• The full upper and lower case letters of the alphabet and the sounds each letter makes.
  • How words are read: from left to right, and top to bottom of a page. That words are separated by a space, and that spoken words and represented by written letters and language

  • How to read single syllable words

  • know the long and short vowel sounds

  • to read and understand very beginner level readers ie "phonics readers" or "leveled readers'

  • To recognize the Title, Author, Illustrator, along with the front, back and title page of a book

  • Show understanding of a story by identifying the main characters, setting and events in a story

  • Understand how the illustrations support the text in a story

  • Recognize common types of text, such as storybooks and poems

What Reading Skills To Teach Pre-K

I am sure you have heard about the importance of reading to your child regularly to develop good pre-reading skills.  

  • Teach your child nursery rhymes and children's songs to help your child recognize the patterns of language.
  • Read a variety of different books to your child.  Read them storybooks, books of rhymes and poetry, non-fiction books with facts about animals or nature, books that describe real events and situations.  Spread these out over time, you don't want to overwhelm yourself or your child.   
  • When reading a book, point out at least once that you read the book from front to back, trace under the words at times when you are reading, and explain that since the letters and words on the page represent the words you are reading out loud, that your read the words in the order on the page.  For silly exercise just once read the words on page in reverse order, or randomly to show that it doesn’t make any sense when not read left to right.  Just showing this to your child to peak curiosity is enough at this point.

  • Teach your child to sing the alphabet song
  • Teach your child to recognize at least ten letters.  A good place to begin are the letters of their first name, as they will be of great interest to your child.

What About Writing in Kindergarten?

The writing skills taught in kindergarten include:

  • using drawing, speaking, or writing to explain what happened in a story or text that was read to the child
  • use drawing, writing or speaking to explain events, such as what they did during the weekend or at an event.
  • With support, answer questions and add detail to their drawing/speaking/writing of a story or event
  • Explore using digital tools to produce and publish writing - with adult help.
  • describe familiar places, people and settings with some help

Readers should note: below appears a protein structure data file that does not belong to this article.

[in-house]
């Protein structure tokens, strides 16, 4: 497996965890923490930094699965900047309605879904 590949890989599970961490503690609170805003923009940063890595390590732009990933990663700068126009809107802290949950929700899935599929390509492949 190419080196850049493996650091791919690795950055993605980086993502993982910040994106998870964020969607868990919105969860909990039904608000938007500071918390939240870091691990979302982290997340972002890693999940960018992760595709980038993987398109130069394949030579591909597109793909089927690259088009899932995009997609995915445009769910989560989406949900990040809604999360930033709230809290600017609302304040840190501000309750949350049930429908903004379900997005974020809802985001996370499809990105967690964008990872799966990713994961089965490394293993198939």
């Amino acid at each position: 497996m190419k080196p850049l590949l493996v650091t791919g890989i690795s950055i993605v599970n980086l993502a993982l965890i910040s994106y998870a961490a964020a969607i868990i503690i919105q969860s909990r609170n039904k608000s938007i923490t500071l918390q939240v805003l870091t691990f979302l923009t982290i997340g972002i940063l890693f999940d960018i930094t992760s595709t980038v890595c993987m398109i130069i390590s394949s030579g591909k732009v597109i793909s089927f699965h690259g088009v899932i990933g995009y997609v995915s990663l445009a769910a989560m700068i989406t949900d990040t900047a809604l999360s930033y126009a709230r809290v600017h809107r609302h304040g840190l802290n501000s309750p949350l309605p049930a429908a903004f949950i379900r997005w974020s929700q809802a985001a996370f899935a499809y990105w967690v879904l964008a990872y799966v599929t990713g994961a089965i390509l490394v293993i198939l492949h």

• work in a group to answer questions or explain and event using drawing, speaking or writing
  • Write all upper and lower case letters of the alphabet
  • Use nouns, verbs, and prepositions properly

  • Understand what a question is and that who, what, when, where, why, and how are question words.

  • Spell simple one syllable words

What Writing Skills To Teach Pre-K

There is a great deal of overlap between reading and writing skills in the pre-K stage.  This list will be a little shorter because the reading activities above directly support pre-K writing skills.

  • Make lots of small talk with your child.  Ask them all kinds of questions for them to think about answering.  Ask them what are their favorite stories, colors, clothes, or animals.  Ask them how they feel and what happened that led to them feeling the way they do. Feel free to offer some suggestions if they don't seem to have the words to express themselves.  Not only will this give them foundational writing skills, but it can also enhance your relationship with your child.
  • Specifically ask your child questions about familiar things that have an order to them, such as "What did you do today?"  "What did you do at your play date with your friend?" you can extend this to books you have read to your child by asking them to tell you what happened in a storybook.
  • Encourage your child to color and draw pictures.  Being familiar with writing tools and knowing how to do even simple drawings will prepare them for using drawing to tell a story.
  • Let your child use a few digital tools before attending school.  Playing games on a tablet or cell phone will familiarize your child with digital media which will prepare them for the new standard of using digital media to produce and publish writing.
  • Teach your child to write their name

Remember, while this list is inspired by the new rigorous standards for kindergarten being used throughout the United States, there are no single hard lines for kindergarten readiness.  

 Mathematics Standards. (n.d.). Retrieved February 12, 2016, from http://www.corestandards.org/Math/  

English Language Arts Standards. (n.d.). Retrieved February 12, 2016, from http://www.corestandards.org/ELA-Literacy/